So, let us start with one consistent set of

proposition sigma. Then we could extend it to sigma prime, which

we proved to be maximally consistent. This fact, that a consistent set can be extended to a maximally consistent set is called Lindenbaum Lemma. That may not happen in every system. In this system it happens. That means, Lindenbaum Lemma holds in PC. Next, we have proved some of the properties

of sigma prime, this maximally consistent set, it just, essentially, capture the connectives. So, our last four properties, one for negation

that either p or not p belongs to sigma prime, for any proposition p, and then the other

three for the implications. Those properties, if a set, holds; in a set

if those three-four properties hold, then we would say that the set is a Hintikka set. There are many technicalities here. That means, we have proved that there exists

a Hintikka set, which happens to be your maximally consistent set sigma prime. We are almost over in proving the completeness

of PC. The formulation was if sigma is consistent

then it should be satisfiable, right? What about sigma prime? Sigma prime is consistent. Can we show that it is satisfiable? In fact, that is the technique, that is why

we had extended sigma to sigma prime, and that sentence, that statement says that if

sigma is consistent, it is also satisfiable; this is called the Model Existence Theorem. There exists a model for a consistent set. This is what we want to derive next. This says, if sigma is consistent, then it

has a model. I will say that then sigma is satisfiable. Its proof is easy now. What we have to do is, find a model for sigma. Here only we are connecting PC to PL, consistency

is a PC concept, coming out of proofs, this depends on proofs, and satisfiablity comes

from the semantics, truth and falsity; here we are connecting now. So,

What we do is, let sigma be consistent; then consider sigma prime. Now, sigma prime is maximally consistent

and it, along with it, it satisfies all those properties. What happens, you define one function, define

some function i from the set of all propositions. Now, in the set of all propositions, we do

not have those connectives: and, or, if and only if, and then we do not have top and bottom

also, right? There is no, not these symbols in PC, that

is our PROP now, which is appropriate to PC. Define from the set to 0, 1, a function by

taking i of any proposition, say u equal to 1, if u belongs to sigma prime, it is 0, otherwise. Now is it not obvious? Let this i be a model of sigma prime, it is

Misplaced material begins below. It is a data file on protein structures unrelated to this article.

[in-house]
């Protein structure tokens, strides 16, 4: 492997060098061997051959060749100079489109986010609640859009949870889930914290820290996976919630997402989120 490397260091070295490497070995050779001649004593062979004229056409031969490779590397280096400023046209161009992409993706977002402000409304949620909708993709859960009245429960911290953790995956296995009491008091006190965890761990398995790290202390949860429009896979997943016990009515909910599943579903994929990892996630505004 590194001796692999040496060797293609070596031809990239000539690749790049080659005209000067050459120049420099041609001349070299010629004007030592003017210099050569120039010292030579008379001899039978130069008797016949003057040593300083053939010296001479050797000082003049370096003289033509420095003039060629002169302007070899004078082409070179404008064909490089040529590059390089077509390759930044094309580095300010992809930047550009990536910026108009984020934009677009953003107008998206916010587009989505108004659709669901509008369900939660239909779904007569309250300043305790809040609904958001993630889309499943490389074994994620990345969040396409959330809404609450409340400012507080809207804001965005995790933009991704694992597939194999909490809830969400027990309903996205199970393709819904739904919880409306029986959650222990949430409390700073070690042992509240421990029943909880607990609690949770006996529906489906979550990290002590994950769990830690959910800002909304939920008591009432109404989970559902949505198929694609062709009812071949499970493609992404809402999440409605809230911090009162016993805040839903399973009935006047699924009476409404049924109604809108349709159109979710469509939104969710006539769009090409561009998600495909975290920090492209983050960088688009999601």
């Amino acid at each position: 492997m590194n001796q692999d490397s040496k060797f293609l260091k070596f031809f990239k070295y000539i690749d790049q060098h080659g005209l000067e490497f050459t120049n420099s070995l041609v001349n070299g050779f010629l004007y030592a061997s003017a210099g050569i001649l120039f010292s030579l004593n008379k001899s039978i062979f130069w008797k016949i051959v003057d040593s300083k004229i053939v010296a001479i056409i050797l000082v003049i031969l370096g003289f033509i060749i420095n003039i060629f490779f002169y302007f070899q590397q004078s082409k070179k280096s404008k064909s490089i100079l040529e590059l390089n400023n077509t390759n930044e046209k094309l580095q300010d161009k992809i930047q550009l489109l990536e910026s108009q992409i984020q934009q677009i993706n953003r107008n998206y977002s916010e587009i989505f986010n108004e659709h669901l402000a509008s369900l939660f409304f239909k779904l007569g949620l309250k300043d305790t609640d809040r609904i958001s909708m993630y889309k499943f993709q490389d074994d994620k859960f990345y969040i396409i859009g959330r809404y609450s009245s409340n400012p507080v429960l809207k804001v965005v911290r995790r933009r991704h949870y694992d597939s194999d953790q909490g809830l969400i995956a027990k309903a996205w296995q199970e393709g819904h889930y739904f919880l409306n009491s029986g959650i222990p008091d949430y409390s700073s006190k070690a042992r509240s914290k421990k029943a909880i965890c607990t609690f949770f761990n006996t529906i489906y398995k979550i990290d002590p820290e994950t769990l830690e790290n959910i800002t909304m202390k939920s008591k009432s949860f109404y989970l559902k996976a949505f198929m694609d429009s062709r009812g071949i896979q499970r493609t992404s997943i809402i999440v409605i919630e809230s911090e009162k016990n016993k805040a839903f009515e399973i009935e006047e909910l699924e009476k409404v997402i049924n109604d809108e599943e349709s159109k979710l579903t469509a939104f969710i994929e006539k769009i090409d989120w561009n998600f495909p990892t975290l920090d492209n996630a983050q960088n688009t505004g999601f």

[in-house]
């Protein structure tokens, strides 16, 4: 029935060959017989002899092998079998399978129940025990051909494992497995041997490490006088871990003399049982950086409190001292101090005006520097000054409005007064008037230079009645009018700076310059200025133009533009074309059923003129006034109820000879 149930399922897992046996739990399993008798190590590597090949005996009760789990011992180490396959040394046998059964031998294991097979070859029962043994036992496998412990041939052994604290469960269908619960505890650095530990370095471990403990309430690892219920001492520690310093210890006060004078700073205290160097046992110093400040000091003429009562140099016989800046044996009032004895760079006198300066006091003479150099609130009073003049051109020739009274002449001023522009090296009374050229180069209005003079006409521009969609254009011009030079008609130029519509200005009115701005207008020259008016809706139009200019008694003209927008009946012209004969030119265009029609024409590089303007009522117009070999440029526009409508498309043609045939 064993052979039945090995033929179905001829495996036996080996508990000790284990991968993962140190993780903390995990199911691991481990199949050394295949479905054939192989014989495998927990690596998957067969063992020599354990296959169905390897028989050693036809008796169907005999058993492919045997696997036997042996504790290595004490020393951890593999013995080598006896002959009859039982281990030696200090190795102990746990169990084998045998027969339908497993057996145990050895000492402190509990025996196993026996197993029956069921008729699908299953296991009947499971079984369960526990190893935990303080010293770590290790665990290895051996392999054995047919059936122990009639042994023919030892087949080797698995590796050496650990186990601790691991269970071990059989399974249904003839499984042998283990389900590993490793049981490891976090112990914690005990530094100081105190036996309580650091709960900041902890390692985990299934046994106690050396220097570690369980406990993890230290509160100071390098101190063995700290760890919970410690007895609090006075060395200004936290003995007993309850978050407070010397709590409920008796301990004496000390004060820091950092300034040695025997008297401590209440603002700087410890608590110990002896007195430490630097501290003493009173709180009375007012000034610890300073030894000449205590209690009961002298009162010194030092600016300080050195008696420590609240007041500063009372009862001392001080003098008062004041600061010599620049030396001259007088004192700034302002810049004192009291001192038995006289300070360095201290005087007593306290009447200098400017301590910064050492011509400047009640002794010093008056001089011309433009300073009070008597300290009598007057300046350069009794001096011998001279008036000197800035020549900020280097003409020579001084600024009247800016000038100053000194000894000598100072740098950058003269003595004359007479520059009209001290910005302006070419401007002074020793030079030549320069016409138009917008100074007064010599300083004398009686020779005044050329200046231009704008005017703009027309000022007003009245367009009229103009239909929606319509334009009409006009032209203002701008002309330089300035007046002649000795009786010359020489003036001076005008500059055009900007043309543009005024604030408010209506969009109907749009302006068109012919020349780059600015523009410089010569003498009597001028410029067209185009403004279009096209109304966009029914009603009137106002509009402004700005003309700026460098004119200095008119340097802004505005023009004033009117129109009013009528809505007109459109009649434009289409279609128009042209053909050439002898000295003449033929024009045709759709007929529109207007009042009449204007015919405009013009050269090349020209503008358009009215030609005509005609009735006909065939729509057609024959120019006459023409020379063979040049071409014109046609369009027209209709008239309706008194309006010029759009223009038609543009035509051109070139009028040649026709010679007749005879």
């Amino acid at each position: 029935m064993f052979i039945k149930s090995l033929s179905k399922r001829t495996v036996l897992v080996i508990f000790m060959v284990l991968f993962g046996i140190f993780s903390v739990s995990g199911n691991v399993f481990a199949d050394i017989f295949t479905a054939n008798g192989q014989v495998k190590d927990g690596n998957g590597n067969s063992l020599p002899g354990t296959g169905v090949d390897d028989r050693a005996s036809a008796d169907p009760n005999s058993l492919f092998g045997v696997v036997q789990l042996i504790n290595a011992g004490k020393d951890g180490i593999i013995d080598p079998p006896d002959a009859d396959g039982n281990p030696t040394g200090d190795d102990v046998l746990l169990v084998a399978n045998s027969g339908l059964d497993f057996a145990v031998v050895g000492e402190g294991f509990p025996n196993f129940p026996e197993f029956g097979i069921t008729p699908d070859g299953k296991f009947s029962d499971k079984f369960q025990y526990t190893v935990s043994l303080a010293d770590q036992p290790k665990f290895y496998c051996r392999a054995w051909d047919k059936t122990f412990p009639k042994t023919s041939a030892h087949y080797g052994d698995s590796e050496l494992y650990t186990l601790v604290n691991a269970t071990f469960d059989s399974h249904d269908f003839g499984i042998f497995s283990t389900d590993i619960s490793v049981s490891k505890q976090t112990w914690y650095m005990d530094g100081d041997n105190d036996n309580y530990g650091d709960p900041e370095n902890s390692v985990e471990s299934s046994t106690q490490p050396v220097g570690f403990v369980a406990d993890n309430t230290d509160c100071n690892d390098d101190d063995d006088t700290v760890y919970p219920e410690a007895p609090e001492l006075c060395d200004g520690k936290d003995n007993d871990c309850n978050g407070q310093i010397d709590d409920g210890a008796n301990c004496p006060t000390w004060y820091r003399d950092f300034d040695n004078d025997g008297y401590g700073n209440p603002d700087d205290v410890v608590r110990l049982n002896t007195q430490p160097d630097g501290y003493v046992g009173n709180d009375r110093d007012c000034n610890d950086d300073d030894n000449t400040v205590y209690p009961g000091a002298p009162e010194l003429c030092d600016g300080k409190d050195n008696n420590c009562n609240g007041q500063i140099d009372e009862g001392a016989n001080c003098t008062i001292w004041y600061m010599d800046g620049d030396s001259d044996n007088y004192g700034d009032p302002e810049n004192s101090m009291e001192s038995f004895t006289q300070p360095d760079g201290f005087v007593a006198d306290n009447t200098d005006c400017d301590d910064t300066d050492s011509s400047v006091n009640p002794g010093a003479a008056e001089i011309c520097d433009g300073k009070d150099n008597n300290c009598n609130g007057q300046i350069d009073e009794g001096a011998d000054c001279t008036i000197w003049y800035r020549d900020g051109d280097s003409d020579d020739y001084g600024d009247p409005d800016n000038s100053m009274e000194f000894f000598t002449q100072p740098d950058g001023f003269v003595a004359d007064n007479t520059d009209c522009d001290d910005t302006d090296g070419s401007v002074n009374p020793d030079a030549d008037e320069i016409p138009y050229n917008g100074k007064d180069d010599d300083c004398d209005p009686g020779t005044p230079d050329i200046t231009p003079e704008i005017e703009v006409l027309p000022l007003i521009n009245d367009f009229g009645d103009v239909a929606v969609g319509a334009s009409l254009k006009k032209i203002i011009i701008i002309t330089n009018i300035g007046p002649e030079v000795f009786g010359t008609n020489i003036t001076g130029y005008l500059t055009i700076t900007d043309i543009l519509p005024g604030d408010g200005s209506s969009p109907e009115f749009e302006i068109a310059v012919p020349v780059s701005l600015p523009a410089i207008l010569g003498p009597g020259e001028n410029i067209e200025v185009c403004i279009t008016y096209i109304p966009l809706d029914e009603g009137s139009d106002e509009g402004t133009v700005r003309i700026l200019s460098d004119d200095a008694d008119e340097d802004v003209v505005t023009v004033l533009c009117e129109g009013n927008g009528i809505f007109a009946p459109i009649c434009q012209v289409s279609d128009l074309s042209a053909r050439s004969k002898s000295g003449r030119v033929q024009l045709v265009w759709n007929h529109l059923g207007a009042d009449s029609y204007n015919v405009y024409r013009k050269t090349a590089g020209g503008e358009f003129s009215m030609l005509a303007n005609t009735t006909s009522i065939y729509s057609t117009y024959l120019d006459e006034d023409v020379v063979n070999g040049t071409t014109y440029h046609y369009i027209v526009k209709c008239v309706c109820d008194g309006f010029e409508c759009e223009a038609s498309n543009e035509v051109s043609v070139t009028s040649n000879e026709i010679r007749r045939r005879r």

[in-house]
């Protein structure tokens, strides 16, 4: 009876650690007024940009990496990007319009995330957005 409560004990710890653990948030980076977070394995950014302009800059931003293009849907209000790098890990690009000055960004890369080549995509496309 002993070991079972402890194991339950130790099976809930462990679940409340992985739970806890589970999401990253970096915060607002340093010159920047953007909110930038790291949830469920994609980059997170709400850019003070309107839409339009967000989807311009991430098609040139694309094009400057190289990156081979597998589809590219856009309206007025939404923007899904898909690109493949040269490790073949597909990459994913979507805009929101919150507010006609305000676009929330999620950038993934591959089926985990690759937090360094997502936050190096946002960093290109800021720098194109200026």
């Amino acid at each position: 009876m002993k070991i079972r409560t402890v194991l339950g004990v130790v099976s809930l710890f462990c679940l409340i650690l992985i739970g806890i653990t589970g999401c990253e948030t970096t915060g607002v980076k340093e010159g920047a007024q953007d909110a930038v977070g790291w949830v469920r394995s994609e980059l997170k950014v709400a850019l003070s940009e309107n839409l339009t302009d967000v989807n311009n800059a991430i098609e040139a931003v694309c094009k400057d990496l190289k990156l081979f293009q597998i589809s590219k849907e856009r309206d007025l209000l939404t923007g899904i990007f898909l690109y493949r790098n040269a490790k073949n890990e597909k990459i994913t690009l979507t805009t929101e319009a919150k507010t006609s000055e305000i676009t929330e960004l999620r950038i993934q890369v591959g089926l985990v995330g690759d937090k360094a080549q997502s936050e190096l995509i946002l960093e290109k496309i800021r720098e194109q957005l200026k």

because by definition it is 1, but we have to verify that it is really a Boolean valuation. It is a function that is fine, but it has

to be a Boolean valuation in order that it is a model, that is why we have done all this

work. Now, it should be obvious that it is also

a Boolean valuation because of this 4 properties. If we take any proposition u, either u is

in sigma prime, or not u is in sigma prime, right? So, either it is given 1 or its given 0 with

respect to the negative sign, negation sign; and what about other properties? The other three properties capture the implication,

right? If q belongs to sigma prime, that is, if i

of q is equal to 1, then p implies q belongs to sigma prime. So, i of p implies q is equal to 1, right? That is the first property of implication. Next, if not p belongs to sigma prime, that

is, if p is given the truth value 0, then p implies q is also given a truth value 1,

it belongs to sigma prime, right? That is the next property of an implication. Then you see that if p is true q is false,

that is if p belongs to sigma prime and q does not belong to sigma prime, then p implies

q should be false, that is also true: p implies q does not belong to sigma prime, that is

your last property, right? We just see from these, that i is a Boolean

valuation, due to last four properties, which were that 5 to 8 of sigma prime? And that is all, that is the end of the proof. i is a model of sigma prime and sigma is a

subset of sigma prime, so i is a model of sigma. i satisfies sigma prime, sigma is a subset

of sigma prime, so, i is a model of sigma. Easy consequence. Once you have sigma prime, there is nothing

to prove, and there by you have also proved adequacy of PC to PL. In fact, strong adequacy, right? Let us mention that. So, adequacy really means what? Sigma entails w if and only if sigma semantically

entails w. This is your strong adequacy. If you do not have strong-ness, you say w

is a theorem if and only if w is valid, without any sigma’s, right? Its proof is easy, because this is, this holds

if and only if sigma and not w is inconsistent, and this holds if and only if sigma union

not w is unsatisfiable. Now, consistency and satisfiability are equivalent. Model existence theorem says one part, soundness

theorem says the other part, right? In fact adequacy means soundness plus completeness,

both the things are there, is that clear? There is a nice consequence of it; it says

something like: you start with one infinite set. Suppose that it is unsatisfiable. Then you can prove that there exists a finite

subset of it which is unsatisfiable. That is what compactness means, right? Which means. Same construction will prove it, but we do

not have to prove it once more, because you have adequacy, and in PC we have finiteness. Immediately you can come to it. So, if you want see, for, this says, it looks

simple now for all these, but it is not a very simple concept. We just start with one infinite set, infinite

set of propositions. Now, you take all its finite subsets, right? Suppose, if you claim that each of the finite

subsets has a model, right? Can you construct a model for the whole infinite

set? This is the problem. Do you see it? as a particular case suppose you have sigma which have w1, w2, w3 and so on. Now, for w1, you have a model for w1,